John Redwood: A WTO exit Cabinet

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We are told today the Cabinet meets to review and progress preparations for the UK to leave the EU next March without signing a Withdrawal Agreement. Many Ministers and officials have been working on this contingency plan ever since we voted to leave the EU. Preparations should by now be well advanced. Today the Cabinet needs to set out a programme for telling us all of their success in ensuring things work smoothly on March 30th next year, and in giving helpful guidance about how trade will be progressed and transport will continue to move.

Ministers should be  confident that the arrangements they are putting in place will work, and sensibly reassuring that in many cases things will continue just as they are the day before we leave. The Transport Secretary has set out in detail that the planes will continue to fly after March 29th, and that everyone who wishes can book their business trip or their holiday with confidence for next year after exit. Air Services Agreements are being put in place.

Work is well advanced at Calais to handle customs and any additional checks required without undue delays for trucks. Calais wishes to keep the  business and is well aware of the competitive threat from Belgian and Dutch ports if they were not capable of handling lorries with good transit times. The Republic of Ireland is  very keen Calais gets its act together, as substantial volumes of Irish goods use the roads of the UK as a land bridge to get things to and from the continent more quickly than going by a longer sea ferry route. They wish to see rapid transit times at Calais as well as us. French exporters to the UK also have a strong interest in Calais working smoothly and efficiently. We need to  be told of the various Ro Ro and container options and arrangements so trade continues to flow.

The NHS needs to continue importing pharmaceuticals from the continent under existing contracts. These drugs are all licenced and approved, and already need to come to the UK with proper reporting of how and where they were made, what the tests results were and how they conform with the standards required.  The Health Secretary needs to confirm he has ensured this will continue in good time. There should not  be a need for additional stockpiles if he has done his job properly for the NHS.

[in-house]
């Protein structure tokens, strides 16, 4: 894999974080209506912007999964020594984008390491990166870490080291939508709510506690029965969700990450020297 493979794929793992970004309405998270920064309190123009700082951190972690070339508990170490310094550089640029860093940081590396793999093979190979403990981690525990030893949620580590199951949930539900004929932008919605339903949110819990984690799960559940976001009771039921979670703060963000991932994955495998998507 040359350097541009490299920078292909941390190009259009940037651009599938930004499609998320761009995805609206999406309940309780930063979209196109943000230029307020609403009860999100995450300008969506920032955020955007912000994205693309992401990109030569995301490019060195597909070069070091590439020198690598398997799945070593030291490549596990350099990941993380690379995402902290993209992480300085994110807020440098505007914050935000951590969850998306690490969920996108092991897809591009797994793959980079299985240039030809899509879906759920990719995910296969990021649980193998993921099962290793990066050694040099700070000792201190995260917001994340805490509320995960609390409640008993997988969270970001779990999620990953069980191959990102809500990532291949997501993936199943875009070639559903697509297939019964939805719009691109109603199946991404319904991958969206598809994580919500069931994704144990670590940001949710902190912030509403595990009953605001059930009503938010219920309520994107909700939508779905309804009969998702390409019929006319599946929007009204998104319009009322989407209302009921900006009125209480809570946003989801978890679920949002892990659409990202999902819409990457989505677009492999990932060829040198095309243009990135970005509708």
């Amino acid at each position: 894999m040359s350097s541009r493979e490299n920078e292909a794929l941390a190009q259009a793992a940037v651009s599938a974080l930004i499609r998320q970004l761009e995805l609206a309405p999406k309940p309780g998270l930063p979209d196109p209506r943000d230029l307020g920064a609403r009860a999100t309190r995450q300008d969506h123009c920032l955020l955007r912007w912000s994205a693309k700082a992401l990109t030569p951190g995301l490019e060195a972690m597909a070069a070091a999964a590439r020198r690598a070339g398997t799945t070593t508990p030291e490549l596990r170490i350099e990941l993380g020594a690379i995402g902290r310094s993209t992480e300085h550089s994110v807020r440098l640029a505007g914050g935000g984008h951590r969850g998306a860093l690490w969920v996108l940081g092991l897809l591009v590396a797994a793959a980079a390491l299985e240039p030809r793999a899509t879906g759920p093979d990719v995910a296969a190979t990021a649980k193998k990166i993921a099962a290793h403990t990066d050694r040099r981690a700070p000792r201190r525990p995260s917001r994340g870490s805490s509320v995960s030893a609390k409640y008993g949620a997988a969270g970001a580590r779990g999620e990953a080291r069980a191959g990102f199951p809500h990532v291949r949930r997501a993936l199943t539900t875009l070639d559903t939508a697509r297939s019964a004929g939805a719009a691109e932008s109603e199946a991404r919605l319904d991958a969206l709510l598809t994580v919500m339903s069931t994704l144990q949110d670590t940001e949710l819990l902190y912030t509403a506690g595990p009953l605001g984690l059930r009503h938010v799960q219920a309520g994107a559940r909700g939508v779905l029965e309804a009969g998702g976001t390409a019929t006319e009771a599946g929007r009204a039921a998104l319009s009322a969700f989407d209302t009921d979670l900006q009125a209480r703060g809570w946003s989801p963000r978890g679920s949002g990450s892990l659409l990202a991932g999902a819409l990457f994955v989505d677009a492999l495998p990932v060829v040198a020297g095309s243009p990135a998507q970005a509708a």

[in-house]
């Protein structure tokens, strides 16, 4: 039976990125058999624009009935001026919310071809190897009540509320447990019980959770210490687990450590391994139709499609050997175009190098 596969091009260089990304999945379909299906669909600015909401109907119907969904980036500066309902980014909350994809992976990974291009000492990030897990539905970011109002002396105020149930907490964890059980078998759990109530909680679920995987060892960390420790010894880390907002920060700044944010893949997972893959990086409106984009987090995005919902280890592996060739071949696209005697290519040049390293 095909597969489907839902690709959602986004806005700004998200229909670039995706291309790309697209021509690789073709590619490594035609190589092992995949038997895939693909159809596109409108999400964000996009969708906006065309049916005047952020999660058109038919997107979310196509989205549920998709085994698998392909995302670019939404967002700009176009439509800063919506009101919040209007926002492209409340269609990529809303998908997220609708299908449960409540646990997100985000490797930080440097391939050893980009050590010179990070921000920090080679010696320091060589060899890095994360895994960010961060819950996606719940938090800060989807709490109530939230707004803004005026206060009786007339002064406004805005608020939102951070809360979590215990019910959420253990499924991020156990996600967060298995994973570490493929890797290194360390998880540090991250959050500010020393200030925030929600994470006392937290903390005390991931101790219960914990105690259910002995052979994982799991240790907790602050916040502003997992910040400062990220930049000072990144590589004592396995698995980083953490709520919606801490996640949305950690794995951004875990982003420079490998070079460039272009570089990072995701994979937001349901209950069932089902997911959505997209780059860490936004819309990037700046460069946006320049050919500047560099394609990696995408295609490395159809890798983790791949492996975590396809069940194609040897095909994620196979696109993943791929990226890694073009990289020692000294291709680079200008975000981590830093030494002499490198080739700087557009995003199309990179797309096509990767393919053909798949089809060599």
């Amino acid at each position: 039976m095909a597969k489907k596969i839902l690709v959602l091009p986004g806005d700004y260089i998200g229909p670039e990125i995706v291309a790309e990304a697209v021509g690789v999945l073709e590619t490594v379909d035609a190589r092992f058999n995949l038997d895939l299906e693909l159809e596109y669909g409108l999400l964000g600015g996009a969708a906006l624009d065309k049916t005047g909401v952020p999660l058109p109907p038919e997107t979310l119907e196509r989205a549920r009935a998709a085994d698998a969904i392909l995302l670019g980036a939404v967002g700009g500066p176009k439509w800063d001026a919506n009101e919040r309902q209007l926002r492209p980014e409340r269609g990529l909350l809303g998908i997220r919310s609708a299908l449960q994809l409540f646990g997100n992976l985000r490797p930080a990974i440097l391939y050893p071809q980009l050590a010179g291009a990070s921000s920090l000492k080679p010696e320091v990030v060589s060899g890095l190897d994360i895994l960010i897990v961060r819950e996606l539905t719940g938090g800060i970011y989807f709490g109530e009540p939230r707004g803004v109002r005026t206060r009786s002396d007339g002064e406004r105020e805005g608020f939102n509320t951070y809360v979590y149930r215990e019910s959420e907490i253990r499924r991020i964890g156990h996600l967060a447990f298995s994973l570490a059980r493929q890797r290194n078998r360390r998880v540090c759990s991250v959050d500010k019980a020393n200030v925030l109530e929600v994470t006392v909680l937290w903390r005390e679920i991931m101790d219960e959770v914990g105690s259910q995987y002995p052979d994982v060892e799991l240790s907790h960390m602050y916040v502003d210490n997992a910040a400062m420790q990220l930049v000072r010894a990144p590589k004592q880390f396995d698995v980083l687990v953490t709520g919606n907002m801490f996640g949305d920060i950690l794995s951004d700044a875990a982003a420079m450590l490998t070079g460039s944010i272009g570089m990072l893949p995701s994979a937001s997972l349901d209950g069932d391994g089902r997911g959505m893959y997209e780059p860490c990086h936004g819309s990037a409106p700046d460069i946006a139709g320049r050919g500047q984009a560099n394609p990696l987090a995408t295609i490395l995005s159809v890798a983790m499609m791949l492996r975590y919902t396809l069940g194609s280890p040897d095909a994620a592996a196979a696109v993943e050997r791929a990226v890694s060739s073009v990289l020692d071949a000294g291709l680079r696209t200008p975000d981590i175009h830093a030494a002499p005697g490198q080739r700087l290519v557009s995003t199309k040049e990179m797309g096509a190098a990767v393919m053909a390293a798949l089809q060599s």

I know of no supermarket that thinks it will  be short of food in April. Ministers should spell out what if any additional checks are needed and how they have put in capacity to ensure these take place without delaying imports.

Ministers are employed by us to  make these things work. Instead of fuelling fears that things might go wrong, as some seem to do, we want to hear well based reassurance from them that they are doing their jobs properly and have plans in place to make things work. I have still not heard a scare story I believe, and do not think the EU will be able to mount some kind of self harming blockade of their trade with us after we leave. I find myself in the position of having more confidence in our Ministers’ abilities to make it work than they sometimes express in themselves. I have this confidence because most of what happens to ensure imports and exports work is nothing whatsoever to do with governments. It rests on a willing buyer and a willing seller, who will still  be there in abundance the day  we leave the EU. The day after we have left the same rules and regulations apply in the UK as the day  before we leave. There can be a gentle transition on that day as a result.

It is apparently a shock to some in government that the UK can once again run her own affairs. That is what we pay the government salaries to do, so let’s hear how they are doing it .I repeated my request yesterday to the Prime Minister that we should publish our tariff schedule now, and should remove all tariffs form imported components to be used by UK  based manufacturers. That would  be a good boost to UK manufacturing.

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